Cathie Wood tells Jack Dorsey there are 3 reasons to expect deflation days after the Twitter founder sounded alarm on rising prices
Cathie Woodtook to Twitter to detail three deflationary forces that will "overcome the supply chain-induced inflation."
- She said technological innovation, creative destruction, and cyclical factors will rein in inflation.
- Her tweet came less than 72 hours after
Jack Dorseysounded an alarm on rising prices.
Cathie Wood on Monday took to Twitter to detail three deflationary forces that will "overcome the supply chain-induced inflation," responding to Jack Dorsey less than 72 hours after he sounded an alarm on rising prices.
On October 22, Twitter founder and CEO Dorsey said: "
The post went viral with over 73,000 likes and 25,000 retweets. Notable comments included MicroStrategy CEO Michael Saylor who said bitcoin is the solution to inflation and economist Peter Schiff who slammed bitcoin and touted gold.
Wood, the founder and CEO of
"I thought that inflation would take off. I was wrong," she said. "Instead, velocity - the rate at which money turns over per year - declined, taking away its inflationary sting. Velocity still is falling."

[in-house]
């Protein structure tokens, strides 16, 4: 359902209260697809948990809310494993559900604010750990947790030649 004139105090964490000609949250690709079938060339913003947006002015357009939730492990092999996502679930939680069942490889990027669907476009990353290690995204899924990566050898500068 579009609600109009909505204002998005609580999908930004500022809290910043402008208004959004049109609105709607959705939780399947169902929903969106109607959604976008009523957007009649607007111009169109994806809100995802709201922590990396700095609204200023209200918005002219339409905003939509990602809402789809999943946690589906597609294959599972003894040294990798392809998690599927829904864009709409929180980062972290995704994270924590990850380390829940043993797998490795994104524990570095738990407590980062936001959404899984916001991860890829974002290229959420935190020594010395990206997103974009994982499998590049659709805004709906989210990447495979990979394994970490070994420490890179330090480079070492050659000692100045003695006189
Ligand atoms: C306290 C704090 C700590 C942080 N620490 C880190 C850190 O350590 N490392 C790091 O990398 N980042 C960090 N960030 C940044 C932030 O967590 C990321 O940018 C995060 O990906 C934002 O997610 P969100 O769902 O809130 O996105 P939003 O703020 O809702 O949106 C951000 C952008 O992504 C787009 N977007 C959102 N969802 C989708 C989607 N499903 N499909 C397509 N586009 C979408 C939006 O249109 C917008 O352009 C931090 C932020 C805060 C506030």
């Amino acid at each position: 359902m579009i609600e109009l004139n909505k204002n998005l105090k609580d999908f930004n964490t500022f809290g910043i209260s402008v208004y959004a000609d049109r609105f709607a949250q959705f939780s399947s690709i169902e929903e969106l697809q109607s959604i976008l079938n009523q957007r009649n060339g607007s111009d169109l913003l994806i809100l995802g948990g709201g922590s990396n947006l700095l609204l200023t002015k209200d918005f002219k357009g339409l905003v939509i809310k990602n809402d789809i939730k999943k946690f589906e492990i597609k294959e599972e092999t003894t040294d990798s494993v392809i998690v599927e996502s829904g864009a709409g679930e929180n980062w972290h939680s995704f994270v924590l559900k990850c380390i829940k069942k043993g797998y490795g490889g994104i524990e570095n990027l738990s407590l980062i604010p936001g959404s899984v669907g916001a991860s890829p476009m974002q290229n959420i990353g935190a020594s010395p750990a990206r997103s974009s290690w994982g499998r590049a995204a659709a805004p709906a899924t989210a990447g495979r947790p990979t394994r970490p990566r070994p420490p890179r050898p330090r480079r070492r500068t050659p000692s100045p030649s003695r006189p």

Wood said the three roots of deflation will be:
- Technologically enabled innovation, which will be the "most potent source." This includes artificial intelligence, an industry whose training costs have been dropping 40%-70% at an annual rate, in what she called a record-breaking deflationary force. "AI is likely to transform every sector, industry, and company" over the next 5-10 years, she said.
- Creative destruction due to disruptive innovation. Many companies, she said, have catered to short-term-oriented shareholders who mainly seek profit, instead of investing in innovation. These companies "will be forced to service their debts by selling increasingly obsolete goods at discounts: deflation," she added.
- Cyclical factors. After shutting down, many business are still catching up to consumer demand that surged during the pandemic and are likely ordering double or triple what they typically need. But she predicted that wave will pass. "Once the holiday season passes and companies face excess supplies, prices should unwind," she said, adding that some commodity prices such as lumber and iron ore have dropped 50%.
She also said oil demand is below 2019 levels, and rising prices should weaken it. Meanwhile, the ESG trend is forcing energy companies to shift investments toward renewables, and banks are lending less to the sector. Plus, electric vehicles are taking off, "sowing the seeds of a serious oil price decline longer term."
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